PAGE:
Zidani adds that the music was yet another essential component of Palestinian representation, with the show’s score featuring modern Palestinian musicians like DAM, Walla’at, 47 Soul, and others.

However, both Zidani and Atshan agree that more work needs to be done for a more heterogeneous representation of the Palestinian community that includes LGBTQ+ individuals, women and feminist experiences, as well as different religious groups such as Christian Palestinians.

“The show made me want to learn more about the female characters and their narratives. I hope that in the next season we’ll get to find out more about the female character’s perspectives on immigrant women’s lives. Since I have family in Houston and have spent a lot of time there, I’m curious to see how the show might portray the Arab women’s spaces there,” Zidani said.

While it is difficult to predict how other Middle Eastern diaspora groups feel toward the show, Zidani notes that the nuanced and complex portrayal of the characters put them in relatable positions for audiences with similar immigration and displacement trauma.

We all have roles to play

Despite Hollywood‘s history of racism, inequality, and misogyny, in addition to broader Western sympathy for Zionism, both experts agree that hope can be found within grassroots movements, solidarity from minority groups, and from witnessing Palestinian stories taking the spotlight.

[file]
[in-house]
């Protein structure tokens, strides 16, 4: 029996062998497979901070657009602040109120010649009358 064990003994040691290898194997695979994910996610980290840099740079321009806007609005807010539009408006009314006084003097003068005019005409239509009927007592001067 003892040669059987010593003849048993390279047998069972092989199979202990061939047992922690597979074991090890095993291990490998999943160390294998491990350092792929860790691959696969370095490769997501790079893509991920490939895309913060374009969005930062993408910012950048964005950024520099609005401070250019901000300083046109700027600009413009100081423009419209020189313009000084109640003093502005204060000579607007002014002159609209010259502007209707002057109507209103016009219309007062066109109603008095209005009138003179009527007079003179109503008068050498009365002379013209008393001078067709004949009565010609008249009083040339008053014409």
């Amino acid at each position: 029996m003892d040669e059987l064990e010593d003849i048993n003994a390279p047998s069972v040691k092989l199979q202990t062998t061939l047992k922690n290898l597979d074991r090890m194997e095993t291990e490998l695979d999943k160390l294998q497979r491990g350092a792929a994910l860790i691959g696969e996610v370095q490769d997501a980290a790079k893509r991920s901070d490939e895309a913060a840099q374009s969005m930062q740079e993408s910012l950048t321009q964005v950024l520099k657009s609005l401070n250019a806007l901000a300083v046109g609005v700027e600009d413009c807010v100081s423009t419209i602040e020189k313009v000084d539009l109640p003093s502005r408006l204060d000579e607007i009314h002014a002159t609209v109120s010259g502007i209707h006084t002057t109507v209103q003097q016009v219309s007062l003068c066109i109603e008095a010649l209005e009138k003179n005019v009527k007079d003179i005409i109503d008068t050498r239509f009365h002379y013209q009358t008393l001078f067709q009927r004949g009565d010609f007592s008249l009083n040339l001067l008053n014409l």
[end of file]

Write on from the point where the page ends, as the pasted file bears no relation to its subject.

“The only accurate portrayal is an ongoing portrayal. So we need more films and shows where the group portrayed is given creative license to decide on the narrative presented on screen,” Zidani said.

The Palestinian struggle is not only prominently featured in “Mo” and other mainstream media. Gigi and Bella Hadid, sisters and Palestinian-Dutch supermodels, are outspoken supporters of Palestine, while Rashida Tlaib, a US congressman of Palestinian descent, hasn’t held back when criticizing Israeli apartheid in front of pro-Israel lawmakers.

“Whether it’s media, entertainment, or politics, we need folks everywhere so that everyone does their part. They all contribute to the cause in their way,” Atshan said.

Criticism of the series, although scarce, has made its way to social media.

Esmat Elhalaby, an assistant professor of transnational history at the University of Toronto, tweeted that “the coercive mimeticism of Mo is not a path forward. The aura of authenticity gets us nowhere. The energy of Palestinian culture which (predates our expulsion and will outlive our struggle) cannot be captured by any American corporation.”

“Mainstream American entertainment is largely incapable of narrating working-class culture, preferring narratives of minstrelsy and misogyny to ones of social or political solidarity,” he added.

Netflix is yet to make an official statement on the show’s renewal for a second season, yet its cancellation will leave a large fan base disappointed should it happen.